The industry is rolling out a new plan to cut its global carbon dioxide emissions by 24 percent in 2050.
Few people really notice cement, and most of the time that means the material is doing its job. You can walk to a lunch spot in center city, cycle safely over bridges, and live and work in buildings surrounded by it without ever having to think about it.
That’s not the case for material scientists who know too well that cement production is responsible for high greenhouse gas emissions – and demand for cement will only continue to rise. That’s why the industry is rolling out a new plan to cut its global carbon dioxide emissions by 24 percent in 2050, and set a course for keeping its impact well below the 2°C threshold of warming temperatures.
“Like every energy and CO2-intensive sector, the global cement industry is at a crossroads. Either our sector will succeed in the definition and faster implementation of greenhouse gas mitigation roadmaps,” said Bernard Mathieu, director of the World Cement Association climate program, “or we could soon face more aggressive moves from investors, regulators and other stakeholders.”
Cement is the core ingredient in concrete, which has been used since ancient times and isn’t going away soon. Yet the cement sector is the third-largest industrial energy consumer in the world, responsible for 7 percent of the world’s industrial energy use, according to the International Energy Agency. It is second only to the steel industry in its carbon emissions, accounting for 6 to 7 percent of the planet’s CO2. Most of the carbon, at about two-thirds, comes from the decomposition of limestone used in its production.
At the same time, demand is on the rise with projected increases between 12 and 23 percent by 2050.
“In its current form, it is not compatible with the commitment taken at COP21 in Paris, and needs a significant change in business-as-usual practices to align to a 2-degrees trajectory,” warns the CDP, the London-based organization that helps companies report environmental impacts to their stakeholders. Their research released in April found only three of 13 of the world’s largest companies have emissions reduction plans that achieve a 2°C goal, even though the overwhelming majority of them boast plans.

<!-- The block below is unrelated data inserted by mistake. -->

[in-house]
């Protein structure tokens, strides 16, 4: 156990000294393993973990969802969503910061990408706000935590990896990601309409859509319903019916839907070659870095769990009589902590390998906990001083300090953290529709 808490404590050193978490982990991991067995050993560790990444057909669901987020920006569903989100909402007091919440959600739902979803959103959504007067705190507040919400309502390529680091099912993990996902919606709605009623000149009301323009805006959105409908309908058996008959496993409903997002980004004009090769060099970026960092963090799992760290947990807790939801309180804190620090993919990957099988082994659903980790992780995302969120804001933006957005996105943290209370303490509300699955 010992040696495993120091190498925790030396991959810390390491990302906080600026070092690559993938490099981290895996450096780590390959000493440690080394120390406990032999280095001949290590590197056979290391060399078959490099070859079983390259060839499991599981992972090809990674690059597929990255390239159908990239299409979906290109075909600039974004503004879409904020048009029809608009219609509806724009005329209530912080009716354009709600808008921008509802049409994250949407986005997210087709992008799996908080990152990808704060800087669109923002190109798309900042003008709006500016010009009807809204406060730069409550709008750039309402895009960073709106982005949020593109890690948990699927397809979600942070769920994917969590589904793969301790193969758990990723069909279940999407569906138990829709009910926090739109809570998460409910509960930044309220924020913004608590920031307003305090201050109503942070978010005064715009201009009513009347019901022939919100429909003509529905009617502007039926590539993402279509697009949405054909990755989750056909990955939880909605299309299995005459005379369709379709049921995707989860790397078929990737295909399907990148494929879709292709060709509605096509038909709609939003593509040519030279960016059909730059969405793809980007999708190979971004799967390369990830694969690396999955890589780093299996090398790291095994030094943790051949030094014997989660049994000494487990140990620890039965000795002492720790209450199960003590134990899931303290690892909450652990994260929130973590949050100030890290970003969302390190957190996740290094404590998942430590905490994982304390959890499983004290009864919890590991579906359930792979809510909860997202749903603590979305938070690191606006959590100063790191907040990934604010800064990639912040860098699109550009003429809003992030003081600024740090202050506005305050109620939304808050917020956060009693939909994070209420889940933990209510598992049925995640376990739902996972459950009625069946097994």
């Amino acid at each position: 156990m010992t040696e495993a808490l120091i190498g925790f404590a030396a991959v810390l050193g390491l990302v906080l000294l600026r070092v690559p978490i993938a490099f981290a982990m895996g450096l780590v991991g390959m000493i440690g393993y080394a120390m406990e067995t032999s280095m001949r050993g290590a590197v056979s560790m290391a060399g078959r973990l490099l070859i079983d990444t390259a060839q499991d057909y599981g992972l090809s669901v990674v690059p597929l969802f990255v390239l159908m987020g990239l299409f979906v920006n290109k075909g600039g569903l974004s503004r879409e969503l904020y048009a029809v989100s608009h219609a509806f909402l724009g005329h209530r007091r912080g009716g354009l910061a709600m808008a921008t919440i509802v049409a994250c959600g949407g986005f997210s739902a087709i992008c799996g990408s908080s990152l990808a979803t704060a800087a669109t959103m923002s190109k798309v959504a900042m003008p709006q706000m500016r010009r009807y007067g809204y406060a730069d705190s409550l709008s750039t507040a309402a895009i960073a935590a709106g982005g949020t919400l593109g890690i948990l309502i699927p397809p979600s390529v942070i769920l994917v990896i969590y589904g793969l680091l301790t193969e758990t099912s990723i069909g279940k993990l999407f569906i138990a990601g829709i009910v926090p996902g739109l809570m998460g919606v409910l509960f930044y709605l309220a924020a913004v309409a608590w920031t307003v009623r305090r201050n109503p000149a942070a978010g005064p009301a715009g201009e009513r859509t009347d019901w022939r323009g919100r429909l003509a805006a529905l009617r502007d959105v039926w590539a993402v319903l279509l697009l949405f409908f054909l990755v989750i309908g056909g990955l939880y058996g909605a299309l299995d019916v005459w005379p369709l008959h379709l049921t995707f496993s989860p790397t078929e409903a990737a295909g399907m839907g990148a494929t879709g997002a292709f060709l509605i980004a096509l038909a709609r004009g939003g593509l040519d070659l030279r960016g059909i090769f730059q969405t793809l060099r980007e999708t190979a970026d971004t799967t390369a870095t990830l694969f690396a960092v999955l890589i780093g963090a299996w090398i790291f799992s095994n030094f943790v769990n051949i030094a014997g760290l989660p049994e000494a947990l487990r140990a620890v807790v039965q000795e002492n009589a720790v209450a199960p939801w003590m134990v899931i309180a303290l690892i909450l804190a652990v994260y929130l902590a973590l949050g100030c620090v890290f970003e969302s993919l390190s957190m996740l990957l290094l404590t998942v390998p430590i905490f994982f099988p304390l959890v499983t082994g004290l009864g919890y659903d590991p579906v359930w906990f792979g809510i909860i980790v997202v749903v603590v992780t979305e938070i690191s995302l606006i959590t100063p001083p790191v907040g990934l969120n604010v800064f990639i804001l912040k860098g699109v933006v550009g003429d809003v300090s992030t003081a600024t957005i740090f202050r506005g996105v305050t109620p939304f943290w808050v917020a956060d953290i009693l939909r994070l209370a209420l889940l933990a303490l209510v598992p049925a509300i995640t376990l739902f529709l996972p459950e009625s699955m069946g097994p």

The WCA knows it needs to change that. Its strategy for CO2 reductions rests on five pillars, beginning with transparency because the emissions tied to cement are notoriously hard to quantify, and companies and countries are inconsistent in their metrics and reporting.
They also plan to promote a quicker transition to low-carbon solutions.
“The ultimate objective must be to minimize the CO2 emissions over the life-cycle of buildings and infrastructure,” said Mathieu. The focus on kiln efficiency and waste management is now an accelerated priority, as are innovation and evolving business models – and there’s much optimism in the R&D. New cement mixtures, better carbon capture options and innovative technology solutions provide options.
Among them is a technique developed by CarbonCure in Canada, which is adding recycled CO2 into the concrete itself. The injection method permanently sequesters the carbon, while the CO2 hardens into a mineral form that strengthens the concrete product. Other options include new materials that can alter or potentially replace the commonly used Portland cement altogether.
The WCA will hold its annual general assembly in London in December, and the cement industry is expected to unveil its full CO2 emissions reduction plan then.